HH Global’s recent extension of its commercial print management operation to encompass packaging – primarily for existing clients – could be seen as an indication that technology is not only de-skilling the prepress process, but is now also serving to commoditise its output.
For many brand owners, that is already how packaging print is viewed, despite its key role within the marketing mix, says Jonathan Milner. “At a senior level, packaging is never on the agenda apart from when it goes wrong and there's the potential for a huge cost because the print is incorrect, or the packaging is late and the product is being held up in production.
“So, the likelihood is that when the CEO hears about packaging it's usually going to be for all the wrong reasons. Yet, talk to the same CEO about their latest advertising campaign and they'll probably know all about it, as there's a good chance they’ll have been personally involved.”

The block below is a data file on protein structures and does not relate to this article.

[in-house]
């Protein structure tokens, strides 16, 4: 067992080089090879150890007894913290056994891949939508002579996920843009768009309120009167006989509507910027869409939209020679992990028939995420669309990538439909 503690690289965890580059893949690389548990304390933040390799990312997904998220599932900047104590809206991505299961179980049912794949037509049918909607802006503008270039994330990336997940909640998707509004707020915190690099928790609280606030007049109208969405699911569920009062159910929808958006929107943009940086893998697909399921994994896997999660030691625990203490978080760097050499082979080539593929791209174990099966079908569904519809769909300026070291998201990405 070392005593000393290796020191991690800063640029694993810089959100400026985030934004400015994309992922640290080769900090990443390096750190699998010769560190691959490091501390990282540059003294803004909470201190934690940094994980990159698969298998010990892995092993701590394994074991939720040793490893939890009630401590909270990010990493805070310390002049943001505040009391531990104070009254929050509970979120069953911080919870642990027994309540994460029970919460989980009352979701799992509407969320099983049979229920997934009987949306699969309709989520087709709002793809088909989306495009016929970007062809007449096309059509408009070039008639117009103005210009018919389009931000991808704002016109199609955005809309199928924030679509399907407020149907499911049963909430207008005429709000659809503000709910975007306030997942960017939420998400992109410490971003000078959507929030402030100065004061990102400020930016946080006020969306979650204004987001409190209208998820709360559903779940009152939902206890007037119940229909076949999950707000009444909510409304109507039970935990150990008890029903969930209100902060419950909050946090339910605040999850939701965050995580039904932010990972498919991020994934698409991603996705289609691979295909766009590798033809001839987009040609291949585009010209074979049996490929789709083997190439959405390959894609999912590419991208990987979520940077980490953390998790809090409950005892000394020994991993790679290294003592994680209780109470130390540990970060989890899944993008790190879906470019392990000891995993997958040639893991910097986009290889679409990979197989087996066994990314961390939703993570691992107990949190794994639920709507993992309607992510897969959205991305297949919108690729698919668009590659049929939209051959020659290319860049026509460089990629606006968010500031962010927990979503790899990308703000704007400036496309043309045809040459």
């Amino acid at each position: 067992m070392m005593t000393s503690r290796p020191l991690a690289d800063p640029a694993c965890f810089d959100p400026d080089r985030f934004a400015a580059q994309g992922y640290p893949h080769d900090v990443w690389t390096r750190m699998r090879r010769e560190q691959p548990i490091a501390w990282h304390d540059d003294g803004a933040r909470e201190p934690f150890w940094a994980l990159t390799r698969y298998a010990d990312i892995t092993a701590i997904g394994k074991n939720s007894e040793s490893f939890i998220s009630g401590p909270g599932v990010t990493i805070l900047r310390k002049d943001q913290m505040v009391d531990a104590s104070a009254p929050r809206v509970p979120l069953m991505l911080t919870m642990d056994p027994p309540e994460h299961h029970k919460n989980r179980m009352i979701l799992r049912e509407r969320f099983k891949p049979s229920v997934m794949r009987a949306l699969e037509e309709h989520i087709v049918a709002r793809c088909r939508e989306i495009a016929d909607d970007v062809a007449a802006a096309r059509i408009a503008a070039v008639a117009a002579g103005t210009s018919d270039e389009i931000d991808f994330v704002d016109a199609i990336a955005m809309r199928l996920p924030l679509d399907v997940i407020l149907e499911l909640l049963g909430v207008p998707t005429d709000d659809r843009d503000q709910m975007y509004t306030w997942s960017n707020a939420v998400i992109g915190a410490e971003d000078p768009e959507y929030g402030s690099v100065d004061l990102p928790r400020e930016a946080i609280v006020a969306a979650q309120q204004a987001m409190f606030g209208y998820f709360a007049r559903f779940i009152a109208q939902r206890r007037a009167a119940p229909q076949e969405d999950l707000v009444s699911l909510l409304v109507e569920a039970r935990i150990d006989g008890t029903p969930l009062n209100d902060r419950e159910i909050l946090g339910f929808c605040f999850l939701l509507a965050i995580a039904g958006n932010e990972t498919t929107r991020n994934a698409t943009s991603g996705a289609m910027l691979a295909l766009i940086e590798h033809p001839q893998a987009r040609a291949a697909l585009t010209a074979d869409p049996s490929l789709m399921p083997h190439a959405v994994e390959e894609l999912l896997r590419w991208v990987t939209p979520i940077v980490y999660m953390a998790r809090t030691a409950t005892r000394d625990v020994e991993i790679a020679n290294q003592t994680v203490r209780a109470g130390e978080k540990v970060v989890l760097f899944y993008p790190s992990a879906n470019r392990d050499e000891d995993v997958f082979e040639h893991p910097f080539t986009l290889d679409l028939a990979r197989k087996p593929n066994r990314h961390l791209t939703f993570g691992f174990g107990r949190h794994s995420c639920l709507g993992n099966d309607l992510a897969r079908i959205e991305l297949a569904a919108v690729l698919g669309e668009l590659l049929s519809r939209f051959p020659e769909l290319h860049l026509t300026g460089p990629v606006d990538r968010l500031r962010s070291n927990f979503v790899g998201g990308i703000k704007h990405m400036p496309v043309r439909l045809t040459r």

Not so, says Schawk’s Sharon McGuire. “Our clients place the pack at the heart of their brand, increasingly thinking about communicating with their consumers from shelf out. Packaging is not only a vital brand communication tool, but also an important interactive and navigational tool which directs consumers to further brand experiences and information sources via different media including web links, QR codes, augmented reality and so forth.”
Tag for fresh lemons produced for Norprint by Reproflex3 Reproflex3 Eskoâ€™s Studio helps to demistify colour management Esko Packaging for Youngâ€™s Seafood, by Miller Graphics/Ultimate Packaging Miller Graphics Eskoâ€™s WebCenter software, used for making online amendments WebCenter